Finally, I think it's again important to remember that, in the battle for Marriage in this country, the front line is not the legal one.
Here's the deal: This ship has been wrecked for decades...and it's like we're arguing over whether floating debris should be defined as a lifeboat or not. This confusion on civil definition is not the root problem, it's a product of the wreckage. People aren't really changing how they feel about Marriage based on the civil definition. They are changing the civil definition because their hearts have already long changed about Marriage.
We've already twisted marriage into a contracepted, childless, self-serving, partnership of convenience that lasts until one person gets bored. Now we want to get picky about which genders can participate, but can't really remember why that matters either.
Whatever our political tactics at this point, the ship has long been wrecked. You can redefine a floating casket and call it a lifeboat, or you can redefine a wrecked ship as a civilly wrecked ship, and it's not going to fix the real problems. Fighting for sanity and integrity in our civil definitions is certainly a good and worthwhile battle, but it's only a small part of the war.
If folks put as much energy and fervor into their own Marriages as they did into these political battles, we wouldn't be having this conversation. It doesn't mean we shouldn't stand our ground and fight politically. But we should recognize that such political efforts won't be what primarily moves the needle.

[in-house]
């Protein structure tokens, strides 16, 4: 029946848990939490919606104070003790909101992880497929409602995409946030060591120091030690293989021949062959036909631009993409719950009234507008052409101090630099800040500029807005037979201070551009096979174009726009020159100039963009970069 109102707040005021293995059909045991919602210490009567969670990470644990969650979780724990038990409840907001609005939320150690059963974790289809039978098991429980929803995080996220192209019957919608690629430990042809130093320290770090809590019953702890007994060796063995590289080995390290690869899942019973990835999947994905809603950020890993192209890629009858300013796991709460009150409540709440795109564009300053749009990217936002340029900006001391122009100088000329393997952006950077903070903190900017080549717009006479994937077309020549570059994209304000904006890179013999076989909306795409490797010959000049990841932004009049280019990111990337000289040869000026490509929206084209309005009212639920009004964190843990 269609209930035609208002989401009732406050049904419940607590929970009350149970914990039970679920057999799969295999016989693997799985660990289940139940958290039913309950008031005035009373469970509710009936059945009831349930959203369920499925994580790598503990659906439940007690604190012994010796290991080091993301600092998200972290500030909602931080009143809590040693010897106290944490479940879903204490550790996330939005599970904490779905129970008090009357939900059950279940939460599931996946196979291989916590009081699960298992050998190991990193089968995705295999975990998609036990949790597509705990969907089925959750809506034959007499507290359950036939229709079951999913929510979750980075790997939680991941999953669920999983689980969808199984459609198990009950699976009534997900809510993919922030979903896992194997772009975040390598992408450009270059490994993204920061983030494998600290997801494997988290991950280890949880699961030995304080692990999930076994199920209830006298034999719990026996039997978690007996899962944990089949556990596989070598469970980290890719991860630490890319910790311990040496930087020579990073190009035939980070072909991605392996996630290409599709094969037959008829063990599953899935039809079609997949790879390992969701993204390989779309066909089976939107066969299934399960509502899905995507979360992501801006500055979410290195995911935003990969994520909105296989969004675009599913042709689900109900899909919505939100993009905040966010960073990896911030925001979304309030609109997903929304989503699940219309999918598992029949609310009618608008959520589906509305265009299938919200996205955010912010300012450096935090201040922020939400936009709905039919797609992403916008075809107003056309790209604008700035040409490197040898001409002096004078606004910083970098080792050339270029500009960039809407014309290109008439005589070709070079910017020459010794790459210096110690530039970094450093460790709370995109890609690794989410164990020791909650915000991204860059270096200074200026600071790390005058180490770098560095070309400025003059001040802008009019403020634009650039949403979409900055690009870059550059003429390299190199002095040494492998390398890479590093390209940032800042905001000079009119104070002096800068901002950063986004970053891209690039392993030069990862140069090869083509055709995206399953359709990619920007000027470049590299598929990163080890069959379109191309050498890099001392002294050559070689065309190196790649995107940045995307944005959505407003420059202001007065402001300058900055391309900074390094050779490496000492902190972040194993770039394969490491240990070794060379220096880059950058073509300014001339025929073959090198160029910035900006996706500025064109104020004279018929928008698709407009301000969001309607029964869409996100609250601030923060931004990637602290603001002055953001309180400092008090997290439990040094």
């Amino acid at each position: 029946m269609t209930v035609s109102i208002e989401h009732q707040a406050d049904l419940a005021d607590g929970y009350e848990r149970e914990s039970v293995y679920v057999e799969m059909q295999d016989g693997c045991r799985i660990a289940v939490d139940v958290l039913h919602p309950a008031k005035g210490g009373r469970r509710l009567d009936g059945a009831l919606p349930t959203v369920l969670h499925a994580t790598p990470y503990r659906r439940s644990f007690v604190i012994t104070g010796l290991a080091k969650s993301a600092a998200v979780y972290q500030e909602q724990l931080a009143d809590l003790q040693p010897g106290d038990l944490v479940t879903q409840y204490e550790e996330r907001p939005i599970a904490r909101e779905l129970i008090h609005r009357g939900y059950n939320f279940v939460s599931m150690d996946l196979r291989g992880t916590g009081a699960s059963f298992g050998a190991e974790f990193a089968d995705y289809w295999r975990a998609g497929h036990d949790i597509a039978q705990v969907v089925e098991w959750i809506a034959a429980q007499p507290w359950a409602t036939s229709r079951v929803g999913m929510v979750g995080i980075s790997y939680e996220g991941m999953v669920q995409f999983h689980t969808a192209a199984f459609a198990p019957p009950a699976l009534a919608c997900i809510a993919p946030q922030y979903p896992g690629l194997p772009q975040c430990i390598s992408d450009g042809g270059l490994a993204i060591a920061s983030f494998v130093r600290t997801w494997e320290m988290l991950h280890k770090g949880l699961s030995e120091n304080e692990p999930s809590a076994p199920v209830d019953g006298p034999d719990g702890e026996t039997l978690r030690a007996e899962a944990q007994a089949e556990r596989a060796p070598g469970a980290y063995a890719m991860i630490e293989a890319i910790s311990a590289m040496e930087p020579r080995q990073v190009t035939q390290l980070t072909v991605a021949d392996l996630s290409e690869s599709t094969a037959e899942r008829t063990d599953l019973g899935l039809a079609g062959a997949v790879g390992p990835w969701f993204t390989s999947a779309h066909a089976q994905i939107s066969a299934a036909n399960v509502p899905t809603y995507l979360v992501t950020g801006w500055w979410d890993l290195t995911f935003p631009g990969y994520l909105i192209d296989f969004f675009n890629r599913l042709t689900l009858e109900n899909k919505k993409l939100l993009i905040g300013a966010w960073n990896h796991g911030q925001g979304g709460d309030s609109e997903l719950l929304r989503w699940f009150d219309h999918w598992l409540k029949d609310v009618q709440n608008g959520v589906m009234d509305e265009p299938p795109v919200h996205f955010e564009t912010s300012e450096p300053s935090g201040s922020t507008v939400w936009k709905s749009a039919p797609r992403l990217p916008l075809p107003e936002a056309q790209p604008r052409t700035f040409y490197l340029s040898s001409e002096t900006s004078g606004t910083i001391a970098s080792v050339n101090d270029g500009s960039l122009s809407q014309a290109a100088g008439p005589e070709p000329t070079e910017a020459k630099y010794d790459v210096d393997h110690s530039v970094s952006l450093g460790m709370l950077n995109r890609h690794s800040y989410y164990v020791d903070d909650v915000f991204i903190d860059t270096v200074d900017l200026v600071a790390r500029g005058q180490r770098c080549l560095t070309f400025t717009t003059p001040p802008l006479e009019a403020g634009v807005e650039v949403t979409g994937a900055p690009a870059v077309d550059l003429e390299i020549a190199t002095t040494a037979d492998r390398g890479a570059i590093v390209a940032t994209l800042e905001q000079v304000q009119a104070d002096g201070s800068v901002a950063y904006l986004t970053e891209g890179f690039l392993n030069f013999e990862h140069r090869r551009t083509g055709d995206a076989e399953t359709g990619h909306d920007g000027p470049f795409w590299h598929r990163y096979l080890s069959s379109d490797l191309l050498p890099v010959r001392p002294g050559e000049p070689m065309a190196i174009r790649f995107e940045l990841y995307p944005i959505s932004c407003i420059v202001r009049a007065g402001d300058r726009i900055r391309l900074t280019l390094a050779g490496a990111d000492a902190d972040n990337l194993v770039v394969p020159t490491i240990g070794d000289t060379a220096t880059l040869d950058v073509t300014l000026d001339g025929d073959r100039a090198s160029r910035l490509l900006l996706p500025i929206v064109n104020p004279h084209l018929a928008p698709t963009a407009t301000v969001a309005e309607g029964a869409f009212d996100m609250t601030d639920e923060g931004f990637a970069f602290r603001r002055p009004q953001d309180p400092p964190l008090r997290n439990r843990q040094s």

As soon as we start showing by example how different a traditional marriage is from a same-sex relationship, the tides will start to turn. When Americans become once again dedicated to the Truths that surpass our tiny existence and awed at the infinite dignity of every person, things will change. True conversion of hearts is what we need. Until then, the ship is still wrecked.
This is a great opportunity for us to search our souls as to what got us here. To pray. To live out loud the life we vote to protect. To remove the plank in our own eye before we pout and point fingers at the splinters in our brother's.
Weigel acknowledges this great opportunity in the final words of his post:
"As for the opportunity embedded in this crisis, it is nothing less than to be the Church of the New Evangelization, full-throttle. Shallow, tribal, institutional-maintenance Catholicism is utterly incapable of meeting the challenges that will now come at the Catholic Church from the most aggressively secular administration in American history. Only a robustly, unapologetically evangelical Catholicism, winsomely proposing and nobly living the truths about the human condition the Church teaches, will see us through the next four years. Radically converted Christian disciples, not one-hour-a-week Catholics whipsawed by an ever more toxic culture, are what this hour of crisis, in both senses of the term, demands."